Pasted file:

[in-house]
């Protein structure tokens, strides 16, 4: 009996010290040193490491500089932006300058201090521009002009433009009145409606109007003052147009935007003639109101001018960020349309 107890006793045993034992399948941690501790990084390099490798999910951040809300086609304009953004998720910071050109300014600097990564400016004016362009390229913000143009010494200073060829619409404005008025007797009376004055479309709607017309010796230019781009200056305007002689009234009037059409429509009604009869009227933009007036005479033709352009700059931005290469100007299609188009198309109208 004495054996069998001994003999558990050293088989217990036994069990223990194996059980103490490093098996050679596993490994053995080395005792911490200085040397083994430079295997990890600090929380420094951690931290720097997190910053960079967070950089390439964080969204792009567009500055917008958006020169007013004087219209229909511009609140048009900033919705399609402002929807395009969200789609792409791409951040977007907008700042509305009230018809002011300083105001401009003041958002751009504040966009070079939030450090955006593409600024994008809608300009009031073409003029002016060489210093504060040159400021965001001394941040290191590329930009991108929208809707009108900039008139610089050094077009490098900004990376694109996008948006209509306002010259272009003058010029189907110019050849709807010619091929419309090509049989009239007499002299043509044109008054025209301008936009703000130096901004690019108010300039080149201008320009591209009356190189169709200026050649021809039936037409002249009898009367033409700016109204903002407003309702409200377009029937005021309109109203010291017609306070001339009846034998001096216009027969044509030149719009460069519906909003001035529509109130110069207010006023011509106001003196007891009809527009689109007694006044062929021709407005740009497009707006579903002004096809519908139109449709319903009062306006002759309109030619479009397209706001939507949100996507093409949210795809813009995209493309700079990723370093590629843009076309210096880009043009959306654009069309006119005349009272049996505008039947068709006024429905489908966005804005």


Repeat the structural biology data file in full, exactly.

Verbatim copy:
[in-house]
């Protein structure tokens, strides 16, 4: 009996010290040193490491500089932006300058201090521009002009433009009145409606109007003052147009935007003639109101001018960020349309 107890006793045993034992399948941690501790990084390099490798999910951040809300086609304009953004998720910071050109300014600097990564400016004016362009390229913000143009010494200073060829619409404005008025007797009376004055479309709607017309010796230019781009200056305007002689009234009037059409429509009604009869009227933009007036005479033709352009700059931005290469100007299609188009198309109208 004495054996069998001994003999558990050293088989217990036994069990223990194996059980103490490093098996050679596993490994053995080395005792911490200085040397083994430079295997990890600090929380420094951690931290720097997190910053960079967070950089390439964080969204792009567009500055917008958006020169007013004087219209229909511009609140048009900033919705399609402002929807395009969200789609792409791409951040977007907008700042509305009230018809002011300083105001401009003041958002751009504040966009070079939030450090955006593409600024994008809608300009009031073409003029002016060489210093504060040159400021965001001394941040290191590329930009991108929208809707009108900039008139610089050094077009490098900004990376694109996008948006209509306002010259272009003058010029189907110019050849709807010619091929419309090509049989009239007499002299043509044109008054025209301008936009703000130096901004690019108010300039080149201008320009591209009356190189169709200026050649021809039936037409002249009898009367033409700016109204903002407003309702409200377009029937005021309109109203010291017609306070001339009846034998001096216009027969044509030149719009460069519906909003001035529509109130110069207010006023011509106001003196007891009809527009689109007694006044062929021709407005740009497009707006579903002004096809519908139109449709319903009062306006002759309109030619479009397209706001939507949100996507093409949210795809813009995209493309700079990723370093590629843009076309210096880009043009959306654009069309006119005349009272049996505008039947068709006024429905489908966005804005």